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A surprising side of slums

Entrepreneurs abound, but so do threats to homes.

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First–time visitors to slums are often shocked by their economic vibrancy. Outsiders expect helplessness, but what they find is promise. To understand this, we need only look at why people came to slums in the first place.

Most residents of slums – estimated in the tens of millions in Africa – have migrated to cities from rural areas. They leave their families and homes in search of opportunity.

For these newcomers, cities provide hope that with hard work they might free themselves from the dead end of rural poverty.

These migrants don't want to live in slums, but that is where they find affordable housing. So they decide that settling in a slum – at least for the time being – is better than where they came from. And they know that if they want to seize the city's opportunities then they must work hard.

That helps explain why the main roads in slums are lined with bustling businesses. Slum residents are tailors, carpenters, hair stylists, and food vendors. They repair mobile phones, collect and resell scrap metal, and run movie theaters and maternity wards.

Community savings groups are behind some of this economic activity. One such group in Ghana's Ashaiman slum, Together We Build, has 800 members and $7,000 in savings, a respectable sum for a country with a per capita income of about $400.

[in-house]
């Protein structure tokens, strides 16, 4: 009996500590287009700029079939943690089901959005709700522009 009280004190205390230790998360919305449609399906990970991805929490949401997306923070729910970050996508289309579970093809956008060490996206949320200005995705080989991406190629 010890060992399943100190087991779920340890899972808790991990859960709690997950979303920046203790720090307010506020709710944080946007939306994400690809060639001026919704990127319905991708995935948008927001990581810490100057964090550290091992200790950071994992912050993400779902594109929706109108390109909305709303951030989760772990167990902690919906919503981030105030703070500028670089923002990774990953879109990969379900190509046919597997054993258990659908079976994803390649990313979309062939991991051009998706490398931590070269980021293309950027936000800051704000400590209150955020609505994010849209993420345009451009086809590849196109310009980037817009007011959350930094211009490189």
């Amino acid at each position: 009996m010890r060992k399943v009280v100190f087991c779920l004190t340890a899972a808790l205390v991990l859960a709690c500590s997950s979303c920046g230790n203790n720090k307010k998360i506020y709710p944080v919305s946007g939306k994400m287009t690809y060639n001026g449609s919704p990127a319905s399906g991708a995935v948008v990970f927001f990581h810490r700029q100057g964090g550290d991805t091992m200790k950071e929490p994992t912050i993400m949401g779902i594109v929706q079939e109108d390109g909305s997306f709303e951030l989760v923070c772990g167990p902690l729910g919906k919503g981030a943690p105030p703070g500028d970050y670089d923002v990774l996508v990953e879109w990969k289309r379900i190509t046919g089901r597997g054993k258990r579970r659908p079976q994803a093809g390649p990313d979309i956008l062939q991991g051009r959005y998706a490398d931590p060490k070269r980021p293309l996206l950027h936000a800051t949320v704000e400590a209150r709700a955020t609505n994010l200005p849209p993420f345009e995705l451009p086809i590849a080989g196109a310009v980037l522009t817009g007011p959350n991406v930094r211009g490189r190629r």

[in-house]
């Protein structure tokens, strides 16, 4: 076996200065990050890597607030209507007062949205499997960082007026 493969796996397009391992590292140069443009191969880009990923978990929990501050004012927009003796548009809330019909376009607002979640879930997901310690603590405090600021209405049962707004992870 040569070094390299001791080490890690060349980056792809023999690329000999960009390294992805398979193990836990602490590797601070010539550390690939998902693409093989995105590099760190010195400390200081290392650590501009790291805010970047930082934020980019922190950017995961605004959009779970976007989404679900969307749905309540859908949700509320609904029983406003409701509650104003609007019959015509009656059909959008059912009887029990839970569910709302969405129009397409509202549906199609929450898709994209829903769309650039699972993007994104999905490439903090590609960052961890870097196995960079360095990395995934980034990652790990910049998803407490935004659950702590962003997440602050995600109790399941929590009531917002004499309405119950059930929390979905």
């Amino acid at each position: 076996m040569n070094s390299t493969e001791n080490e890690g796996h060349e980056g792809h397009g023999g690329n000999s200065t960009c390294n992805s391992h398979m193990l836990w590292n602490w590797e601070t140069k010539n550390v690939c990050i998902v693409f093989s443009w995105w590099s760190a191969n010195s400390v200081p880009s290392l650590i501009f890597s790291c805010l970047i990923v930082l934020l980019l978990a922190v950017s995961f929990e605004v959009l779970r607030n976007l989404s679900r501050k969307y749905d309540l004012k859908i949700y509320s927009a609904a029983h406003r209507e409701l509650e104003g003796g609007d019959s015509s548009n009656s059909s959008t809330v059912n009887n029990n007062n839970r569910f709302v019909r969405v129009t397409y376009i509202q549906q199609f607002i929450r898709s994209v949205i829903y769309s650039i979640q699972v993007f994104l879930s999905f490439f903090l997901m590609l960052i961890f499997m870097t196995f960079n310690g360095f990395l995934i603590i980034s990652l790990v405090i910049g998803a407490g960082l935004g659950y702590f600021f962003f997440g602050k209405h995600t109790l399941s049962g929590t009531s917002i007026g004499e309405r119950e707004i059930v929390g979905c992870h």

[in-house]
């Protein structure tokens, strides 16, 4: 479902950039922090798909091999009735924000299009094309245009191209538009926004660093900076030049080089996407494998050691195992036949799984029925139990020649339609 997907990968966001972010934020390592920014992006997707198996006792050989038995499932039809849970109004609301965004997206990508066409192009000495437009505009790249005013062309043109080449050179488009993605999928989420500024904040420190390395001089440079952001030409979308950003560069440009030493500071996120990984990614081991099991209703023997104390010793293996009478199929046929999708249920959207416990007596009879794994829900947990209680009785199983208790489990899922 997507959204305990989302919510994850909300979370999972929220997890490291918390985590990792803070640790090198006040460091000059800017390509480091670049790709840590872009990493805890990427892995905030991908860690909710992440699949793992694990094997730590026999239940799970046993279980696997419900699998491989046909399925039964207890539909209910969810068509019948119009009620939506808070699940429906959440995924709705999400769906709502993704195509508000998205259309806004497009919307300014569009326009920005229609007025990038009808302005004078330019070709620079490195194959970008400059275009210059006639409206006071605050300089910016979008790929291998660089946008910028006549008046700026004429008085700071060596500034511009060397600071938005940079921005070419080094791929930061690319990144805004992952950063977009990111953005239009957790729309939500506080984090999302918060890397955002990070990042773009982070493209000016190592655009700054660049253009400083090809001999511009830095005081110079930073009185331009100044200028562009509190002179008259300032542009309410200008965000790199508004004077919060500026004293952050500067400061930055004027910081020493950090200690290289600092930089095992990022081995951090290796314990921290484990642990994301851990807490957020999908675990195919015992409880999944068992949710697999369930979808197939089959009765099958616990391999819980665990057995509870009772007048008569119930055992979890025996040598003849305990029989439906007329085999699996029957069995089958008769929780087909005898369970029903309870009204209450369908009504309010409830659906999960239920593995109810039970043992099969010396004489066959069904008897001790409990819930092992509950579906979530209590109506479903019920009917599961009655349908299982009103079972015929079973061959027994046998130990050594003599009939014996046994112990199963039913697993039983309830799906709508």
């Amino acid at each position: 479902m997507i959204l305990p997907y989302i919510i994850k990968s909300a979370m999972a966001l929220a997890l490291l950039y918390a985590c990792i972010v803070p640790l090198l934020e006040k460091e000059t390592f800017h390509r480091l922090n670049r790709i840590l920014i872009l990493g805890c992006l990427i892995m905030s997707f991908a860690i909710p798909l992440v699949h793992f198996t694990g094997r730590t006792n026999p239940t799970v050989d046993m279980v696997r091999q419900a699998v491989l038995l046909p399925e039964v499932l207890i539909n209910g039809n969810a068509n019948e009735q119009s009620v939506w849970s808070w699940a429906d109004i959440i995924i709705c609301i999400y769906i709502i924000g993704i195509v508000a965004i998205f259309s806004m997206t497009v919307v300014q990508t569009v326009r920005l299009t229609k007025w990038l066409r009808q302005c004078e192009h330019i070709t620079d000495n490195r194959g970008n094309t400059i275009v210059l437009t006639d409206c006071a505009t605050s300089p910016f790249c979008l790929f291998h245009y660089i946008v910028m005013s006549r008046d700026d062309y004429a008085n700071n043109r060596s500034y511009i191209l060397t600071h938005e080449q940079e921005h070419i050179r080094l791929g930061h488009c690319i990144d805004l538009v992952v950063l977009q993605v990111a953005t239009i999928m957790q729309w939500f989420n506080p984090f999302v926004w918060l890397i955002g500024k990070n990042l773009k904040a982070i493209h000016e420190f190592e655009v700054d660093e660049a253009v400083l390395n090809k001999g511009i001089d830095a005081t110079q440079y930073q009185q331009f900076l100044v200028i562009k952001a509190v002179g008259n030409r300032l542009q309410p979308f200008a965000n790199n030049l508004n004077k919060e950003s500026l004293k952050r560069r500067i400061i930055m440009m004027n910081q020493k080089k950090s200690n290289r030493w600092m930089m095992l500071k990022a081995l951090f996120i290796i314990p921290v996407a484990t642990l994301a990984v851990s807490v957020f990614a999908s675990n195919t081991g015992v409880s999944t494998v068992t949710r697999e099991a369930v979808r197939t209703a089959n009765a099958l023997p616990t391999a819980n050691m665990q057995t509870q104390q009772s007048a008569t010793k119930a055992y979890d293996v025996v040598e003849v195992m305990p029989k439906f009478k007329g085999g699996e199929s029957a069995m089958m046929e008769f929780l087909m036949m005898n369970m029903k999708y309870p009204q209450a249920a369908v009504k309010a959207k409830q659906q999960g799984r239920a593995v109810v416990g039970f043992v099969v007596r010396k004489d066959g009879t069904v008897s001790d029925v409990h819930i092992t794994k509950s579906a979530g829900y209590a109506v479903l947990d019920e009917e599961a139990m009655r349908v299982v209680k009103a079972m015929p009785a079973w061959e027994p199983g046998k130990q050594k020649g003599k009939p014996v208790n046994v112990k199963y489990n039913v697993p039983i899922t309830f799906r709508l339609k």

Members have personal log books in which they record their savings, which could be as little as 10 cents a day. Fifty-dollar loans are granted to members to jump-start small businesses. The debtors form four-person solidarity teams to ensure that they repay their loans, usually over a three-month period.

But all is not rosy in slums, as the cliché images of destitution and squalor attest. The biggest problem – and what strikes the heart of any visitor – is the tragic state of their basic infrastructure.

Seldom is garbage formally collected, and mounds of rubbish grow into seas on their outskirts.

Devoid of drainage systems, waste–water cuts across dirt roads and accumulates around houses, attracting mosquitoes and emitting stench. If it rains hard, communities are flooded up to ankle-height or higher.


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